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4.4 out of 5 stars
14
4.4 out of 5 stars
Finzi - Cello Concerto & Grand Fantasia
Format: Audio CD|Change
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on 6 September 2011
I have loved this music for a long time, and still love it. I don't find the Cello Concerto lacking in emotion or quality, as some reviewers have suggested. The themes of the first and second movements are beautiful and the orchestration satisfying, very moving. I love the way Tim Hugh plays (sample his talent on another wonderful Naxos recording, Holst, Invocation for Cello and Orchestra). The last movement is exciting and full of character in my opinion, it often springs into my mind. The Eclogue is extremely beautiful too, wistful and evocative. This is really a must-have for anyone who enjoys music purely for its beauty and feeling, whether or not it is gound-breaking or critically acclaimed. I have thousands of recordings and this is one of my favourites.
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on 24 February 2004
If Finzi had listened to his friends less, and followed his own musical instincts more, he would no doubt have left a more substantial legacy. As it was he abandoned several large works when they were in an advanced stage of composition. His Violin and Piano concertos being two such pieces. This disc which pairs his most substantial finished work, his Cello Concerto, with works that began life as two movements of his abandoned piano concerto shows us what could have been.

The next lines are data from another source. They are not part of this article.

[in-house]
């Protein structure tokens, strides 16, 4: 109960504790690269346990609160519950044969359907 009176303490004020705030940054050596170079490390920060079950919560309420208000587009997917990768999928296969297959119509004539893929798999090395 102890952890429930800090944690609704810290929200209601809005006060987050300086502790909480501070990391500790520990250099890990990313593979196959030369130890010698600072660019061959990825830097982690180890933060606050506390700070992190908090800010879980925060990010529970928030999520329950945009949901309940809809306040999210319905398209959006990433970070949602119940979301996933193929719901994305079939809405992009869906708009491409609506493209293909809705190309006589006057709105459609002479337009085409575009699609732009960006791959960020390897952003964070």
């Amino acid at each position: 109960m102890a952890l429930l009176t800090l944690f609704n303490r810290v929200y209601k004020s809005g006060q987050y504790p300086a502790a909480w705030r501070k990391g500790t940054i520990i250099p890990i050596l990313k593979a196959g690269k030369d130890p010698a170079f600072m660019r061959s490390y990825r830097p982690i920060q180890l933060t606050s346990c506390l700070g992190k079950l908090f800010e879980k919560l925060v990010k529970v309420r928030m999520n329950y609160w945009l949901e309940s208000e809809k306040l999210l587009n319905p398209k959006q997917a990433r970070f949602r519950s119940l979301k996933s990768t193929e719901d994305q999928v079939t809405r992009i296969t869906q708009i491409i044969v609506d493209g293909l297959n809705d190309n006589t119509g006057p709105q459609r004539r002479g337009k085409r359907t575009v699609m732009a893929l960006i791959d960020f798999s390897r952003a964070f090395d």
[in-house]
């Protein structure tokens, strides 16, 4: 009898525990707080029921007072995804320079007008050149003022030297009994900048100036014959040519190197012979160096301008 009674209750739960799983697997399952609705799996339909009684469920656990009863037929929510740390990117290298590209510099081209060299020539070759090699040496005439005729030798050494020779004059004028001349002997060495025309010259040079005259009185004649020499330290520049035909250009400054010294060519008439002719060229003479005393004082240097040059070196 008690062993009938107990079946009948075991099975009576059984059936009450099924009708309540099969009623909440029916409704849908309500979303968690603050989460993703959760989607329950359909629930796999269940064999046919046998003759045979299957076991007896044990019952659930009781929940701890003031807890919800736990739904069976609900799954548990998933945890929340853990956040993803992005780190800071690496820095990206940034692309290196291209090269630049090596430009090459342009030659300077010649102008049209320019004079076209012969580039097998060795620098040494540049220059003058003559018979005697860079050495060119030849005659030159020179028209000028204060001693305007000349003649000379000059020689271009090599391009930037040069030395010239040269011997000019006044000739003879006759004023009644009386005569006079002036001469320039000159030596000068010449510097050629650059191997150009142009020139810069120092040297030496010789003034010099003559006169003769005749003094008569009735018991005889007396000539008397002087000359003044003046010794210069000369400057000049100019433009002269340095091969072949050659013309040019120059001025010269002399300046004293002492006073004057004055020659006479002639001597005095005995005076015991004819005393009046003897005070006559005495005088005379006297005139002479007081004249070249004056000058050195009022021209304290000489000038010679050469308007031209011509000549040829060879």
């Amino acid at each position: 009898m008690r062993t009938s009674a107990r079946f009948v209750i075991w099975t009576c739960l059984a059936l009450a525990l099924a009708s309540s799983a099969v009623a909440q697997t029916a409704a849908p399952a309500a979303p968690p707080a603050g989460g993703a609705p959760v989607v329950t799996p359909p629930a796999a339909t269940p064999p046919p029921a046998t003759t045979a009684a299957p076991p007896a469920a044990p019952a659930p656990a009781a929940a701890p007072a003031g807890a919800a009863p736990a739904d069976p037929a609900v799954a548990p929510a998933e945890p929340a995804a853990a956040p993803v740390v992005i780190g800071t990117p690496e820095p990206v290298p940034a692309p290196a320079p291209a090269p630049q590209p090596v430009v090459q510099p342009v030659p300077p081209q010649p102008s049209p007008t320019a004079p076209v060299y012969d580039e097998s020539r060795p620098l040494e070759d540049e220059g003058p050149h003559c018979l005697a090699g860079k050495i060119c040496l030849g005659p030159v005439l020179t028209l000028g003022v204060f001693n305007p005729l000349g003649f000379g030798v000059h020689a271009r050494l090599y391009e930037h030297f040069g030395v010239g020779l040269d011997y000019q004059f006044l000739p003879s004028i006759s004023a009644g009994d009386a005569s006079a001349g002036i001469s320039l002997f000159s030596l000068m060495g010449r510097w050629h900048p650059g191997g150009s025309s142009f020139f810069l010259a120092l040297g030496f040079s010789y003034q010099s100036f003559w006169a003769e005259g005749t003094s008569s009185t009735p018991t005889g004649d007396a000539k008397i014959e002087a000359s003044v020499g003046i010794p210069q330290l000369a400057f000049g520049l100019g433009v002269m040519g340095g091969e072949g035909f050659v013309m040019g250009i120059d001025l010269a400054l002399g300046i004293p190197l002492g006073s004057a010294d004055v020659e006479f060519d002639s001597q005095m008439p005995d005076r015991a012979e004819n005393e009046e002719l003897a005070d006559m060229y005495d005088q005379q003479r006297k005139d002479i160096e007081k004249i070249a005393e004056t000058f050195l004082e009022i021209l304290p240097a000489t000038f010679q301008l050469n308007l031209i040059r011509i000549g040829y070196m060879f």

The Cello Concerto is a fine work on a generous scale, 37 minutes long in this recording. It was composed while Finzi was facing death from incurable illness. The First movement is full of disquiet, as if trying to put off the inevitable, the central slow movemen finds some solace and the Final movement has a confident and determined voice. It is the most substantial completed work the composer has left us.
The Eclogue for piano and strings is a radiently peaceful work, it puts me in mind of Vaughan Williams Violin and Orchestra work The Lark Ascending. If you like one you will certainly like the other. Put this on at the end of a stressful day to quiet your soul.
The Grand Fantasia is a bold musical statement. The Piano plays solo for 5 minutes before it is joined by the orchestra. The only dissapointment on hearing these two works is that we cannot hear the full concerto that Finzi planned.
The standard of playing and sound quality are good throughout. Peter Donohue on the Piano - both the playing and recording - is particulary impressive. Another great Naxos disc.
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on 5 October 2003